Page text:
With Your Honor, Bryan Cranston hopes audiences are ready to see past Walter White
Seven years after the conclusion of Breaking Bad, the six-time Emmy winner discusses his TV return.
Bryan Cranston has done it all during his nearly 40 years in Hollywood, including playing a judge. Or at least he thinks he has. With more than 100 credits to his name, it’s hard for him to keep track, but Your Honor does definitely mark one first: Cranston leading a post–Breaking Bad series.
Seven years after wrapping his legendary run as drug kingpin Walter White, the 64-year-old actor is back playing a law-abiding man who turns to crime to help his family. This time around, there’s no meth empire — rather, a father forced to choose between protecting his son and upholding the law after a deadly hit-and-run.
Ahead of Your Honor's Sunday limited series premiere on Showtime, Cranston spoke to EW about needing a break from White, waiting for the right Breaking Bad followup, and exploring the lengths a parent will go for their child.
ENTERTAINMENT WEEKLY: I'm sure the “TV return of Bryan Cranston” is something that many people have been interested in being a part of over the last few years, so was it deliberate on your end to give some space between Breaking Bad and your next TV vehicle? Maybe let audiences forget a bit about Walter White?
BRYAN CRANSTON: That was exactly my thinking. And I came up an arbitrary number, which I stuck to. Once I knew Breaking Bad was ending, I thought, “Okay, I’ll give it three years before I show up on television again.” And that’s what I did. I felt like I needed a break from the character, and I think fans needed a break from the character in order to accept me as whoever I was going to become next. So it was kind of a mutual thought that it was for me and the audience. You don’t want to stay too long at a party, and sometimes if actors work too much then it’s like, “Oh God, again?!” [Laughs] “Haven’t I just seen him in three movies?" They get kind of fatigued by it, I think, so it’s better to be a little more choosy. And so that’s why I went and did Broadway and did a play in London and just got on a different medium to be able to express myself.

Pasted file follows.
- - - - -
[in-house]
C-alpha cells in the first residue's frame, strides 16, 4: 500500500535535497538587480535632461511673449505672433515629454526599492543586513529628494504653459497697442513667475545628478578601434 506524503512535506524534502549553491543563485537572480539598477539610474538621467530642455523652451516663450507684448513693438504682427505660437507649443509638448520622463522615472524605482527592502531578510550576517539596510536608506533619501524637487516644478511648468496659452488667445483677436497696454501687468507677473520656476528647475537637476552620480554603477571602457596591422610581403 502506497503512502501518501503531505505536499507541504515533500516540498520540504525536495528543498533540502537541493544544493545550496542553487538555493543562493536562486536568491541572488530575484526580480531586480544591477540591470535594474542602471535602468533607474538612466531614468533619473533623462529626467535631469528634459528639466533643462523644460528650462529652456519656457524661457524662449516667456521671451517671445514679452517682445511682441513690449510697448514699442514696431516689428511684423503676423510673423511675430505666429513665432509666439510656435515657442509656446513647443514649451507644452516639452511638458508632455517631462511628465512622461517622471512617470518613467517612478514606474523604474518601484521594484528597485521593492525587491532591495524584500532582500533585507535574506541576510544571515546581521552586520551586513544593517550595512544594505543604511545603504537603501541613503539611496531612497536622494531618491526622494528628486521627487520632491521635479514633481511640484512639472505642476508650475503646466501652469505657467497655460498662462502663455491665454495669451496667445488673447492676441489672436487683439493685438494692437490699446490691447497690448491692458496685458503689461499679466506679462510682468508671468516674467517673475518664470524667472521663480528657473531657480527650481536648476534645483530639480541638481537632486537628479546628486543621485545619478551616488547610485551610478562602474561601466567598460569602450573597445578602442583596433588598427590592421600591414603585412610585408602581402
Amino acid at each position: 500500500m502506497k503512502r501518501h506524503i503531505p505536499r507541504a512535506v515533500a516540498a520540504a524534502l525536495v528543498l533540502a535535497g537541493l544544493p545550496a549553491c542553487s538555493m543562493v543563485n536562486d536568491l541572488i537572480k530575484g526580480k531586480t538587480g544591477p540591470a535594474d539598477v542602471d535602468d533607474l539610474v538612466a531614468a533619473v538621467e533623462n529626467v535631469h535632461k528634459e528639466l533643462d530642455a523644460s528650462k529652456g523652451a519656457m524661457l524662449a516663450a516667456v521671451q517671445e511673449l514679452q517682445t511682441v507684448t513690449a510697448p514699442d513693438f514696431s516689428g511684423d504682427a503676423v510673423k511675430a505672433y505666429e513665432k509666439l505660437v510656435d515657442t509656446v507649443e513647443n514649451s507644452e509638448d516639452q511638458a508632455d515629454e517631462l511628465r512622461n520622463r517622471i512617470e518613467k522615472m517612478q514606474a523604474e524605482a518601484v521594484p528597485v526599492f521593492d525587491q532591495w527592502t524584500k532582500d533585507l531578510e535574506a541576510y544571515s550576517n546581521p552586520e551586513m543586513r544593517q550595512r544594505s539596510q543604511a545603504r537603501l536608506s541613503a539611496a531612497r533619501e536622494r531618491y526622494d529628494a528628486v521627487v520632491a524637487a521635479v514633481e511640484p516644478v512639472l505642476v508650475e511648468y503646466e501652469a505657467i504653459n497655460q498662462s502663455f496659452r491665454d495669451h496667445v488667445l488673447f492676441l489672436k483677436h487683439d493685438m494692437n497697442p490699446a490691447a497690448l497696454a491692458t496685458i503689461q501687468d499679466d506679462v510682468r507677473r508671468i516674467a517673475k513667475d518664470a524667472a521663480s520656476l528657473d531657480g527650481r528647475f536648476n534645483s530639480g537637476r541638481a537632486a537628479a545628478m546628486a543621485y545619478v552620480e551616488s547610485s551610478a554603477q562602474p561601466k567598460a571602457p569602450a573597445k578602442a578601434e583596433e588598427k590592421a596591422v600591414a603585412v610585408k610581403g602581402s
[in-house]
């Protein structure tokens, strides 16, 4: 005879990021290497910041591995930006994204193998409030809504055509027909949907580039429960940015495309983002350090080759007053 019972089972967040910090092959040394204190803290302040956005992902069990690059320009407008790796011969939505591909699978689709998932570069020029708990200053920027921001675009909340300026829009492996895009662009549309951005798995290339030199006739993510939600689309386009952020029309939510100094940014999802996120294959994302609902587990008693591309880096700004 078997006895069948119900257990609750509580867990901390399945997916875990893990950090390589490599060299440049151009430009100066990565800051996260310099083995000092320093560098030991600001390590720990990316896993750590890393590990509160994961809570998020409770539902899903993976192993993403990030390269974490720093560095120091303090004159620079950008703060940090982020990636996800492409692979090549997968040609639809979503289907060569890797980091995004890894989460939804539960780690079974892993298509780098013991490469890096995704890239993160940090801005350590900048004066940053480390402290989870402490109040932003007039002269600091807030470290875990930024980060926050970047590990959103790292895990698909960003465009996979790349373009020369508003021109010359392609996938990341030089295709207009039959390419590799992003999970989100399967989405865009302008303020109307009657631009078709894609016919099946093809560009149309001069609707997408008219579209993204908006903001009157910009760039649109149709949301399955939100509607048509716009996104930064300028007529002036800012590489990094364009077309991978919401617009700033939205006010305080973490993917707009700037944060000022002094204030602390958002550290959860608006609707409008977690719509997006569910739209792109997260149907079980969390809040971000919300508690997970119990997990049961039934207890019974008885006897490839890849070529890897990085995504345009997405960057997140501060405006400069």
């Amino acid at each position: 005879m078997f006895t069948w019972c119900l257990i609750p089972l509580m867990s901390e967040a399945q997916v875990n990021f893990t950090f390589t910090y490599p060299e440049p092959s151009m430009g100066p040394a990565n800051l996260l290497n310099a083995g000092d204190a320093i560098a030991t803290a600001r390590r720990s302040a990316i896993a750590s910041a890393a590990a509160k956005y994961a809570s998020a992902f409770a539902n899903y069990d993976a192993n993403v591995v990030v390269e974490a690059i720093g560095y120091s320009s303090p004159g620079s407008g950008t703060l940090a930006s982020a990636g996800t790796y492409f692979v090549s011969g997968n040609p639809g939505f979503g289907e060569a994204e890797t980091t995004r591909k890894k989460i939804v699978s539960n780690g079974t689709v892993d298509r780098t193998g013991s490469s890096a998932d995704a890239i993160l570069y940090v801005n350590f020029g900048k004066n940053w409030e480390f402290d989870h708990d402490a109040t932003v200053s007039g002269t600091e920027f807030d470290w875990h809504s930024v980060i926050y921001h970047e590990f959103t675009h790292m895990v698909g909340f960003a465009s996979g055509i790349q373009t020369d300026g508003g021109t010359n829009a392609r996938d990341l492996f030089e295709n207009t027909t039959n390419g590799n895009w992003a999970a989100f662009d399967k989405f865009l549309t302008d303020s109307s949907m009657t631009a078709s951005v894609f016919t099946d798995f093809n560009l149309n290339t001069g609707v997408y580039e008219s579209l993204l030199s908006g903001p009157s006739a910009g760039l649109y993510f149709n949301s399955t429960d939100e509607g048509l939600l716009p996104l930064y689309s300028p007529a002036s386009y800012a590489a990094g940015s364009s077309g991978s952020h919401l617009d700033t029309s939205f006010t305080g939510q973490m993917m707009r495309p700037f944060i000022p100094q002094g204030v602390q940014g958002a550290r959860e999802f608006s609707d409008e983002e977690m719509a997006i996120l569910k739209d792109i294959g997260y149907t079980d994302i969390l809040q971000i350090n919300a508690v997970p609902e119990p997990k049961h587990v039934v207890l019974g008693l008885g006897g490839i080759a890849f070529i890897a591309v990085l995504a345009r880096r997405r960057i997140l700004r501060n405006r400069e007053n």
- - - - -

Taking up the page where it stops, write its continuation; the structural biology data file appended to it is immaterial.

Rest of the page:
Is it hard to commit to a new series following such incredible success with Breaking Bad? It’s almost, like, how can I ever find a job like that again? Or can you not look at it that way?
You can, and you do. I think my comedy Malcolm in the Middle set the bar high on a situation comedy, and then the bar is equally high on the drama side with Breaking Bad. So that’s why it took so long for me to want to commit to something of more than just one appearance in a show. It had to be the right thing, and I think Your Honor is the right thing.
What made Your Honor that right thing?
Whenever there’s a character who is facing an emotional, ethical dilemma, it draws me in. And with this dramatic construct of having your son make a mistake and panic and leave the scene of an accident, which results in a death, is disturbing and very, very possible. You go, “Yeah, I think under stress and shock, you could make a mistake like that.” That possibility lends itself to some really terrific drama.